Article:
February 23, 2009
The species, which is listed on the IUCN Red List as Vulnerable to extinction due to depletion and its low reproductive rate, is being traded at 10 to 100 times legal levels. The turtles are used for meat and in Traditional Chinese Medicine in Asian countries, and exported as pets to the US, Europe and Japan. The report estimates that at least 2.1 million turtles are harvested annually, many times Indonesia's official annual export quota of 18,000 turtles.
"The number of Southeast Asian Box Turtles currently traded is certainly ten times the official export quota, and probably nearer 100 times it," said Dr Sabine Schoppe, author of the new report, "Status, trade dynamics and management of the Southeast Asian Box Turtle Cuora amboinensis in Indonesia [PDF]."
© Chris R Shepherd / TRAFFIC
"The Southeast Asian Box Turtle has historically been considered common, but is currently listed as Vulnerable on the IUCN Red List of Threatened Species," added Dr Anders Rhodin, Chair of the IUCN Tortoise and Freshwater Turtle Specialist Group. "If present trends of massive overharvesting and unsustainable illegal trade continue, this formerly common species will soon be Critically Endangered and could follow the passenger pigeon into the annals of conservation failures. We cannot afford to lose any more of these animals. We need to stamp out illegal trade in this and all other overexploited species before it's too late."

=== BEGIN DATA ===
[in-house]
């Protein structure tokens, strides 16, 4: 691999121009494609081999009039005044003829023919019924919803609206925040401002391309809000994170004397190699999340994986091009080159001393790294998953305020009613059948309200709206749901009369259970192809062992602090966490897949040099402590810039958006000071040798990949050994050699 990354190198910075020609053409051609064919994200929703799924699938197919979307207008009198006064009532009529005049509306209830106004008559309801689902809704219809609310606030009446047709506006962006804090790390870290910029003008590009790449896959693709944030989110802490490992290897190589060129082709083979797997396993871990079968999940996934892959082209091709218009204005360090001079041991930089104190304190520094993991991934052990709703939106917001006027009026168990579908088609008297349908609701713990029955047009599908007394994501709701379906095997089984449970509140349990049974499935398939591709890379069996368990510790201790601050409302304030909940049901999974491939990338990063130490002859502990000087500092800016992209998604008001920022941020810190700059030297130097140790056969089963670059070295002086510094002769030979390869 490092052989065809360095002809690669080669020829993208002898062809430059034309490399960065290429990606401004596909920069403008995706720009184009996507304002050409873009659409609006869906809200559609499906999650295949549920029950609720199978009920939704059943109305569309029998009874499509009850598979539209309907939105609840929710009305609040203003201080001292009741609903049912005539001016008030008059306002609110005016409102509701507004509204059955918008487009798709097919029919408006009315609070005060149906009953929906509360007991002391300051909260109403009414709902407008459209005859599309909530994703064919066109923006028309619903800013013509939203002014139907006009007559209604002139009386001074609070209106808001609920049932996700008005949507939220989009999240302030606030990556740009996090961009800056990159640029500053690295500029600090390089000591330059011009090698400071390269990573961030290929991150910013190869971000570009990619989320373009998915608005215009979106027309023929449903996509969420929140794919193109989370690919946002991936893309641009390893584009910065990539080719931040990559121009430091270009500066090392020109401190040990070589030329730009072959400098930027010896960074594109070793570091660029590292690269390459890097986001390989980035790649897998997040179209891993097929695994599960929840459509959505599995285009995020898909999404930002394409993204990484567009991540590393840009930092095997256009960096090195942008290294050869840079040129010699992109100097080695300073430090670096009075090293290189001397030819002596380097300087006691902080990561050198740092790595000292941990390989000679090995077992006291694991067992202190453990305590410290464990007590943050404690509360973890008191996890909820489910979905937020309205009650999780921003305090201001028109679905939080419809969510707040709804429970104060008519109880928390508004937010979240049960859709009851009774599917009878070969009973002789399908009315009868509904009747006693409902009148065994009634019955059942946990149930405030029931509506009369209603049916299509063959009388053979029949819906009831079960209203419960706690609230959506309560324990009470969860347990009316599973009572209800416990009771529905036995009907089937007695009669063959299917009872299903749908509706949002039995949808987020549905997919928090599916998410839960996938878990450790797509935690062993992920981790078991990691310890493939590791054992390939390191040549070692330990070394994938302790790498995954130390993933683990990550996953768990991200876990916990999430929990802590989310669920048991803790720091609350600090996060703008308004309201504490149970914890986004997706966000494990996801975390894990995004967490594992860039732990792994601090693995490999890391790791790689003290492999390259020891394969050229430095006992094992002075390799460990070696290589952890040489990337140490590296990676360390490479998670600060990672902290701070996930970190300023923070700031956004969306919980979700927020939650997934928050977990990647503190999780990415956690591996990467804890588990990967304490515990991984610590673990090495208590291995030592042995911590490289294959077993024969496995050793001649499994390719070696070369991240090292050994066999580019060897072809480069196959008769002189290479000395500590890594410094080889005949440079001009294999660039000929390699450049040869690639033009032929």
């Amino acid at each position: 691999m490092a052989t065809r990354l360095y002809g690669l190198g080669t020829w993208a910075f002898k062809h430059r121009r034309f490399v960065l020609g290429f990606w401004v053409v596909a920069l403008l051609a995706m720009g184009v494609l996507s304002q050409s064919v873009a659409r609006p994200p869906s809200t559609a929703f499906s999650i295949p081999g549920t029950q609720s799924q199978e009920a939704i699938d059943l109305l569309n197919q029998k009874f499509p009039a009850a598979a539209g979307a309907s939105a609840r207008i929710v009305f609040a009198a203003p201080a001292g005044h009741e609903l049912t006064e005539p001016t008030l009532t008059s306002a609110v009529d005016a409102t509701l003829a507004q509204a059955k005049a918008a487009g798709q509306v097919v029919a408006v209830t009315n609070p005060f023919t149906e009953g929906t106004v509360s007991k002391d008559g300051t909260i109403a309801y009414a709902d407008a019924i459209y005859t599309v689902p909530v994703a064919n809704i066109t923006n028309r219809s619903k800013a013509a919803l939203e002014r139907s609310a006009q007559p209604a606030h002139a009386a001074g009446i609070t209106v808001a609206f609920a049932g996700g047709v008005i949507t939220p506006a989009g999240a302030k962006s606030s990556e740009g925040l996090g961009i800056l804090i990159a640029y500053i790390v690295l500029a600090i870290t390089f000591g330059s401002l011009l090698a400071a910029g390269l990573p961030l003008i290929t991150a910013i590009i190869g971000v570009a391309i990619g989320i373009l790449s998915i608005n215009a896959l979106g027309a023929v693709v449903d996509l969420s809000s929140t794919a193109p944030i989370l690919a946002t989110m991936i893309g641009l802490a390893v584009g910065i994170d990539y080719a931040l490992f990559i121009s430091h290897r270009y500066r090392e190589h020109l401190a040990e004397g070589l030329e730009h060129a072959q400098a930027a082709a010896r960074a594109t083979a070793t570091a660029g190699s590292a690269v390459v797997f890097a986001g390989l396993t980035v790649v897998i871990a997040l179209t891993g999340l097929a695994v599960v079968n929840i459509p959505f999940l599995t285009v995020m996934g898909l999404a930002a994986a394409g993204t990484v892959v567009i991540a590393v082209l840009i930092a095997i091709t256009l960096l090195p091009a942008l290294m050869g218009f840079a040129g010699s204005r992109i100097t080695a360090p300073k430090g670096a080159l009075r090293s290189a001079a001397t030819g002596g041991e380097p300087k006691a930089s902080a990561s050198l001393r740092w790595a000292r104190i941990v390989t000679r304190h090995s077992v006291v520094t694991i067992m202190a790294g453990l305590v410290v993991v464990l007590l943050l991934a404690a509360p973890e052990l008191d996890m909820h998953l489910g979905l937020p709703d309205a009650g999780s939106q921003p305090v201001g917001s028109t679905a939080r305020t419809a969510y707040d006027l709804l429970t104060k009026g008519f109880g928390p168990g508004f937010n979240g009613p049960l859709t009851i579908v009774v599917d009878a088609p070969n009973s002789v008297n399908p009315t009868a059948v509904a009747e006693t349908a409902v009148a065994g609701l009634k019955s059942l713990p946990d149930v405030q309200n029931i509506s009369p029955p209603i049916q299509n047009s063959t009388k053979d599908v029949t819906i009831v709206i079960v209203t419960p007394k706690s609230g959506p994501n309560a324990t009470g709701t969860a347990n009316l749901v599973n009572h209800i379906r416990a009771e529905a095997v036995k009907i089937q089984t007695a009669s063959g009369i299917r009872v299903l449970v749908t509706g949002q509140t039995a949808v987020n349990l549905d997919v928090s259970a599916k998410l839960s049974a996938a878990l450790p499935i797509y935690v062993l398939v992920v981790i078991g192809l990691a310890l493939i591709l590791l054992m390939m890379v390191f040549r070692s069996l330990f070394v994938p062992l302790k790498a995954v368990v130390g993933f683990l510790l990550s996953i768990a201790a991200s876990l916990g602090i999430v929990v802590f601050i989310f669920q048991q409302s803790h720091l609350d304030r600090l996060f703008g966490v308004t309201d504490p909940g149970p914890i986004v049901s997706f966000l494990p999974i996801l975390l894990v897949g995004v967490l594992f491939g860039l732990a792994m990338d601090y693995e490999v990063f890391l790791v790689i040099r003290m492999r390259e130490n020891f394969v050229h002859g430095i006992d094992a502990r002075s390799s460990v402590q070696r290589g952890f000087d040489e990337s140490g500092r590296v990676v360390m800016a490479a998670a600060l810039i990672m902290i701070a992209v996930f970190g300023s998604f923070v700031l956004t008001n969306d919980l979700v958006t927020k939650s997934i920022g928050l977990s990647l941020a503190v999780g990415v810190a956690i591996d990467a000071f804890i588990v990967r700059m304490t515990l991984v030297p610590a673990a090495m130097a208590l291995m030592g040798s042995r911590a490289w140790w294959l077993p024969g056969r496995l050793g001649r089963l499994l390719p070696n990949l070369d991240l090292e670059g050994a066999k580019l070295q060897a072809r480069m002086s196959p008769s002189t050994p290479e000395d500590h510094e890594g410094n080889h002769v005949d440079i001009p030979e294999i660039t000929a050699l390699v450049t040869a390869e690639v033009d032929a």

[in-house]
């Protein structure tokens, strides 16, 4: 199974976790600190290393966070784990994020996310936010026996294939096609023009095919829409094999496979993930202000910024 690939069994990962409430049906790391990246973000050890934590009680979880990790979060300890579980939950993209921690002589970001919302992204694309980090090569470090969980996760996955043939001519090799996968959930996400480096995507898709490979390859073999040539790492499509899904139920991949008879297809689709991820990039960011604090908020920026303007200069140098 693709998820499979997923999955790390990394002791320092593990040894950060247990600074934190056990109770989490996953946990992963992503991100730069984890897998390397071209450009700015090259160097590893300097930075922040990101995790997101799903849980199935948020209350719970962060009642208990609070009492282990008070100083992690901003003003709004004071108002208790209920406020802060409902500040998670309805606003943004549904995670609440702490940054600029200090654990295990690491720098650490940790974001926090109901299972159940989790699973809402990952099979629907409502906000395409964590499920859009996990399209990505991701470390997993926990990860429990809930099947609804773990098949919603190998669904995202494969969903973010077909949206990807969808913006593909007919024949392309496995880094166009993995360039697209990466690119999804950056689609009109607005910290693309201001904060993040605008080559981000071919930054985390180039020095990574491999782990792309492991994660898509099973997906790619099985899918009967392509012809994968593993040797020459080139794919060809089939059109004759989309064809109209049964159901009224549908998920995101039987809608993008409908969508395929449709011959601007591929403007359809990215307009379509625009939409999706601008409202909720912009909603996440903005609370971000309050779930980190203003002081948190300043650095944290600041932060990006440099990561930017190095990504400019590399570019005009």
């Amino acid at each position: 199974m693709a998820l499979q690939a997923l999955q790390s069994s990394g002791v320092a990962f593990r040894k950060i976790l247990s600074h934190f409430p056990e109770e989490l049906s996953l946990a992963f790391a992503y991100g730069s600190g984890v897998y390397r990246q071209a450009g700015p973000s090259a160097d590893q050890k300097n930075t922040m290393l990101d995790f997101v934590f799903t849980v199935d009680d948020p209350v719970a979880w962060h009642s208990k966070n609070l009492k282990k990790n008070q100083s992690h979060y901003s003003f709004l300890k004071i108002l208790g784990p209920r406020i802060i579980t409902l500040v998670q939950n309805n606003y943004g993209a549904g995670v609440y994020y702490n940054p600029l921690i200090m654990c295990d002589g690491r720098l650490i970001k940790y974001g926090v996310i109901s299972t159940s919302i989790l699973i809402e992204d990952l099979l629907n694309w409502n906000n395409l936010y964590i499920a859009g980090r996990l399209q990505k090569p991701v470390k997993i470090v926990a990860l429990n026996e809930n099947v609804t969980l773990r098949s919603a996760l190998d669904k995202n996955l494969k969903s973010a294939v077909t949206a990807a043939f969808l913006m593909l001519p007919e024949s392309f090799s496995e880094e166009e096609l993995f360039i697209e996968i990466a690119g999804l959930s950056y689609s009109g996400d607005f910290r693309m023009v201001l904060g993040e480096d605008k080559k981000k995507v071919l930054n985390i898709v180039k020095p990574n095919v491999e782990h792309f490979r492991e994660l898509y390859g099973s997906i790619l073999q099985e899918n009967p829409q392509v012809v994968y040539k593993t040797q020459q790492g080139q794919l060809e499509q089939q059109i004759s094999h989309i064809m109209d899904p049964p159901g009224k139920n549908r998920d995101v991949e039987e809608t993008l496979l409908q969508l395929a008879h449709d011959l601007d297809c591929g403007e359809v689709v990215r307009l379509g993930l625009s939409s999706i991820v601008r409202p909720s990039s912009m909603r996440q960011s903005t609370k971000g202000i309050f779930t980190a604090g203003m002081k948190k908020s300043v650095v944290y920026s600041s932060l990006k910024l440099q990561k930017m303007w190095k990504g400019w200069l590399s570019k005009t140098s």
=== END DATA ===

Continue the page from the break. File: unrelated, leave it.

The report recommends cracking down on illegal trade and setting sustainable harvest limits. It suggests weak enforcement of wildlife laws can be overcome through better training and more co-operation between Indonesian enforcement authorities and their counterparts in importing countries.
Status, trade dynamics and management of the Southeast Asian Box Turtle Cuora amboinensis in Indonesia